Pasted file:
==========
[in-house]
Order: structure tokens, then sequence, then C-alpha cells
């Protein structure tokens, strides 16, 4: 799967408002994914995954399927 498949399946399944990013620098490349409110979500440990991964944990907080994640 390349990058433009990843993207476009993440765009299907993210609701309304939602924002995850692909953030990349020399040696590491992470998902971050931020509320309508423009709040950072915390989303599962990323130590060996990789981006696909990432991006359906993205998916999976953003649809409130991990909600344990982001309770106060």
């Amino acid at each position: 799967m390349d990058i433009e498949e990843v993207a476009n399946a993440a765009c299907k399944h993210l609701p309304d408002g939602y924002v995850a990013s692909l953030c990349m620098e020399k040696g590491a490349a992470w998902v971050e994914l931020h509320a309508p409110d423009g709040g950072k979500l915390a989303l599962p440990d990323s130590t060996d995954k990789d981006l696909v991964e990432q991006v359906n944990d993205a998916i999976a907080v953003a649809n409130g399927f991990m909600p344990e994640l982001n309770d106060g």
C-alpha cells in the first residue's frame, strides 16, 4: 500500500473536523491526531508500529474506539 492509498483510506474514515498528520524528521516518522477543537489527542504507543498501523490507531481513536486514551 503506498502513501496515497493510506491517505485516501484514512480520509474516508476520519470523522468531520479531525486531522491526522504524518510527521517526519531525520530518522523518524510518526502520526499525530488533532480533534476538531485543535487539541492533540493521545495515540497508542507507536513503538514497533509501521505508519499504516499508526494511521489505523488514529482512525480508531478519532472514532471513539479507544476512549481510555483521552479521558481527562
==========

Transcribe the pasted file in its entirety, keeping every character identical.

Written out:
[in-house]
Order: structure tokens, then sequence, then C-alpha cells
């Protein structure tokens, strides 16, 4: 799967408002994914995954399927 498949399946399944990013620098490349409110979500440990991964944990907080994640 390349990058433009990843993207476009993440765009299907993210609701309304939602924002995850692909953030990349020399040696590491992470998902971050931020509320309508423009709040950072915390989303599962990323130590060996990789981006696909990432991006359906993205998916999976953003649809409130991990909600344990982001309770106060």
């Amino acid at each position: 799967m390349d990058i433009e498949e990843v993207a476009n399946a993440a765009c299907k399944h993210l609701p309304d408002g939602y924002v995850a990013s692909l953030c990349m620098e020399k040696g590491a490349a992470w998902v971050e994914l931020h509320a309508p409110d423009g709040g950072k979500l915390a989303l599962p440990d990323s130590t060996d995954k990789d981006l696909v991964e990432q991006v359906n944990d993205a998916i999976a907080v953003a649809n409130g399927f991990m909600p344990e994640l982001n309770d106060g």
C-alpha cells in the first residue's frame, strides 16, 4: 500500500473536523491526531508500529474506539 492509498483510506474514515498528520524528521516518522477543537489527542504507543498501523490507531481513536486514551 503506498502513501496515497493510506491517505485516501484514512480520509474516508476520519470523522468531520479531525486531522491526522504524518510527521517526519531525520530518522523518524510518526502520526499525530488533532480533534476538531485543535487539541492533540493521545495515540497508542507507536513503538514497533509501521505508519499504516499508526494511521489505523488514529482512525480508531478519532472514532471513539479507544476512549481510555483521552479521558481527562